001P University of Cambridge
The Twelfth International Conference on Endothelin 2011



A novel endothelin receptor antagonist increases rates of cerebral malaria survival

Minxian Dai1, Henry J. Shikani2, Ralph A. Stephani1, Sandra E. Reznik1,2, Herbert B. Tanowitz2, Louis M. Weiss2, Mahalia S. Desruisseaux2. 1St. John’s University, Pharmaceutical Sciences, 11439, -, 2Albert Einstein College of Medicine, Pathology and Medicine (Infectious Disease).


Background: Cerebral malaria (CM) in humans is the most severe neurological complication of Plasmodium falciparum infection, leading to encephalopathy as well as high rates of mortality in developing countries. Previously, we demonstrated that infection of C57BL/6 mice with Plasmodium berghei ANKA (PbA) was associated with cerebral vasculopathy, which resulted in a significant reduction in cerebral blood flow, neuronal dysfunction, axonal injury and impaired metabolic function. These abnormalities were associated with neurological and behavioral deficits in CM mice both during acute infection and after successful resolution of infection with antimalarial therapy. The role of endothelin-1 (ET-1) in the brain is increasingly recognized as a contributor to the pathogenesis of CM. Our studies demonstrated that the endothelin pathway is associated with vasculopathy, neuronal injury and inflammation in CM. Therefore, the components of the ET-1 pathway may be important targets for adjunctive therapy in CM, and may help in preventing neuronal damage during malaria infection.

Hypothesis: We hypothesized that the components of the ET-1 pathway are important targets for adjunctive therapy in CM, preventing neuronal damage during malaria infection.

Methods: PbA-infected (CM) mice (n = 10), weighing approximately 20 g, were treated with 1,3,6-trisubstituted-2-carboxy-quinol-4-one, a novel ETA receptor antagonist synthesized by our group. A control group (n = 10) was treated with vehicle. The compound was administered via intraperitoneal injection, at 50 mg/kg, once a day for ten days, beginning one week after infection. Mice were followed for changes in weight and serum glucose levels and length of survival.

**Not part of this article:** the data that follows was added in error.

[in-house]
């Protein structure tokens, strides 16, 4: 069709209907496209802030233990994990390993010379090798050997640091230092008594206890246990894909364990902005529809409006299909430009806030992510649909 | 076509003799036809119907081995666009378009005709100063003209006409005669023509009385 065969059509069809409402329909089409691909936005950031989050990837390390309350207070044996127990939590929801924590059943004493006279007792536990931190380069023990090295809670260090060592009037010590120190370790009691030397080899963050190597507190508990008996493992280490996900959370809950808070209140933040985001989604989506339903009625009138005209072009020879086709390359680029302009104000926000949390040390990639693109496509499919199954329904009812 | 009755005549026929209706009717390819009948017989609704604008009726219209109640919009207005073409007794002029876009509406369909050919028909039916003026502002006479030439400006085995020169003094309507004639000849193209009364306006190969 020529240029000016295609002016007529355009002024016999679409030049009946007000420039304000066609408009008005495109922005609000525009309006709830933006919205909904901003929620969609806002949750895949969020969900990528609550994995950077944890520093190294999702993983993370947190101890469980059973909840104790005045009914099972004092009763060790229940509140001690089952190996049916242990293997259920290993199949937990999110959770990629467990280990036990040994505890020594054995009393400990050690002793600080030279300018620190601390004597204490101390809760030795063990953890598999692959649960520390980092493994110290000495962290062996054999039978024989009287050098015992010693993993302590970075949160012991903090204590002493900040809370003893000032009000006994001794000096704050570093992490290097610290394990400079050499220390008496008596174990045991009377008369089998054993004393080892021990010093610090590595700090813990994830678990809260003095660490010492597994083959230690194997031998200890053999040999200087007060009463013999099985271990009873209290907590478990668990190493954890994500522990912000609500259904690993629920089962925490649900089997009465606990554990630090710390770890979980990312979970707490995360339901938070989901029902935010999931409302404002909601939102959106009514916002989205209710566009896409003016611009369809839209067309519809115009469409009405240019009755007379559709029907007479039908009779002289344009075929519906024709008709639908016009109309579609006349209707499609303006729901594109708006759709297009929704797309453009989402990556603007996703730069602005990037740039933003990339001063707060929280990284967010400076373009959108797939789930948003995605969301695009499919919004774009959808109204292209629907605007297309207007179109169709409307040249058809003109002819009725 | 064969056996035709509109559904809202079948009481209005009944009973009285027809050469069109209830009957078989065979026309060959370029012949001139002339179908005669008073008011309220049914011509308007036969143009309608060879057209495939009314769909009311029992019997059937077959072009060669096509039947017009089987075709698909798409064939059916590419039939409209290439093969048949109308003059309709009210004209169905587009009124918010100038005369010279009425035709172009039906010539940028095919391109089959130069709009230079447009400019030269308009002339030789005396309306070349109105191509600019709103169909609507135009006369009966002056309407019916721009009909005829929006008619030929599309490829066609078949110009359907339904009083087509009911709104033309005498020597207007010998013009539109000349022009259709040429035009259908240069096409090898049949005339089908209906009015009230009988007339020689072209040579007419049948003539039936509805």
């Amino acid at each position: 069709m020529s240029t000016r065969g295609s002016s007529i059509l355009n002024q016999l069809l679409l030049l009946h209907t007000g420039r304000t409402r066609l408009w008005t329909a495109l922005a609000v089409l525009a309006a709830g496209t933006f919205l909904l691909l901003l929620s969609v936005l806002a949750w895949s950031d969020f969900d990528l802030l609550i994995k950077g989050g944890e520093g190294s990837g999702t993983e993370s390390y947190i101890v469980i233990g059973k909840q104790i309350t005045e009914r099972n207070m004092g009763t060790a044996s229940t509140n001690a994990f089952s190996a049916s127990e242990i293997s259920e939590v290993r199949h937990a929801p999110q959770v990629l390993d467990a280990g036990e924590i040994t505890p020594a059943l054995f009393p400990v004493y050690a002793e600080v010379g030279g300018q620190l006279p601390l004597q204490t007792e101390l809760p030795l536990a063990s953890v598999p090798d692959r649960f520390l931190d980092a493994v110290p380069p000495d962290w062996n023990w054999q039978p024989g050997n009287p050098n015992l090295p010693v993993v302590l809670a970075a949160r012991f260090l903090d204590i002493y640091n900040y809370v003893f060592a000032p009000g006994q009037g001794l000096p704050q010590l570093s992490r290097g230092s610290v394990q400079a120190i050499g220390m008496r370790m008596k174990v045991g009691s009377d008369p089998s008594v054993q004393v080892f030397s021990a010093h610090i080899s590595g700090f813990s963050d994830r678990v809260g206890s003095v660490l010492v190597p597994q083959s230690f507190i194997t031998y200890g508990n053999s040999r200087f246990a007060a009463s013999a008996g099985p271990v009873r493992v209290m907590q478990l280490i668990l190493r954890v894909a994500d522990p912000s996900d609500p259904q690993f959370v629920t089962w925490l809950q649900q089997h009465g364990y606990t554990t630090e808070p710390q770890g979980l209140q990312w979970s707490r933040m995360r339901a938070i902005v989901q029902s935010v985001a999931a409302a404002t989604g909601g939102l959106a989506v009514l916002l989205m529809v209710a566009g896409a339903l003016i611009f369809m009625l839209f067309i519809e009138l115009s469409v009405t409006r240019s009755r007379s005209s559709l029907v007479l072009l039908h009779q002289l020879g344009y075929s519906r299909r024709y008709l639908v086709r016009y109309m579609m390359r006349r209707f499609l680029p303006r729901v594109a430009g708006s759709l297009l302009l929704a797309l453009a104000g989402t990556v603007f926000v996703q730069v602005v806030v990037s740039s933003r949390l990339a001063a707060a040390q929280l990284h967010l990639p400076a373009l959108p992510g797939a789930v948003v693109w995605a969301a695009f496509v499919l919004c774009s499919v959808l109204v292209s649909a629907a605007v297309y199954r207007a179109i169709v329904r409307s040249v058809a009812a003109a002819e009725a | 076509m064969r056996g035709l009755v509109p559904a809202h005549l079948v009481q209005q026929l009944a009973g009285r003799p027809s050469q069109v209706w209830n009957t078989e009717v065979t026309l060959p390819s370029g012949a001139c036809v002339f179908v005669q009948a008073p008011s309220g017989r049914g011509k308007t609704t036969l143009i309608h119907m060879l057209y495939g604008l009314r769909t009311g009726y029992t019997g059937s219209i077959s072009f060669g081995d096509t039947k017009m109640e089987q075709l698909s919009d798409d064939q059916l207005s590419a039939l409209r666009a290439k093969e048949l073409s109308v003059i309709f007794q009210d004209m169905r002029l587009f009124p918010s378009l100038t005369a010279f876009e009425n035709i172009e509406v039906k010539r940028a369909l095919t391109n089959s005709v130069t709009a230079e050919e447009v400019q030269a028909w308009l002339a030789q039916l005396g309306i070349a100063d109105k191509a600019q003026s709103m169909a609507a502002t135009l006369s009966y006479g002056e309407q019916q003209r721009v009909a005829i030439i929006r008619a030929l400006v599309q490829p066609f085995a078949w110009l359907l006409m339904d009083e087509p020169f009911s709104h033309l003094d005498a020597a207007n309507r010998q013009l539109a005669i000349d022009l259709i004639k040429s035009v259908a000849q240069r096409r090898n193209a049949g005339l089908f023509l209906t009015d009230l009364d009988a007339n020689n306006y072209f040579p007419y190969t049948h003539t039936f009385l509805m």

Results and Discussion: Treatment with 1,3,6-trisubstituted-2-carboxy-quinol-4-one improved all measures of well-being in PbA-infected CM mice, including rates of survival (p<0.05). These results were obtained even in the absence of treatment with antimalarials. These findings are consistent with the results from our previous study utilizing a non-selective ETA/ETB antagonist. The data presented suggest that our novel ETA receptor antagonist may ameliorate the alterations in the vasculature which lead to inflammation, neurological dysfunction and subsequent death in mice with CM.

Conclusion: A novel synthetic endothelin A receptor antagonist, 1,3,6-trisubstituted-2-carboxy-quinol-4-one, increases rates of survival in the setting of cerebral malaria in a murine model. ET-1 receptor antagonists may represent important adjunctive therapy in CM.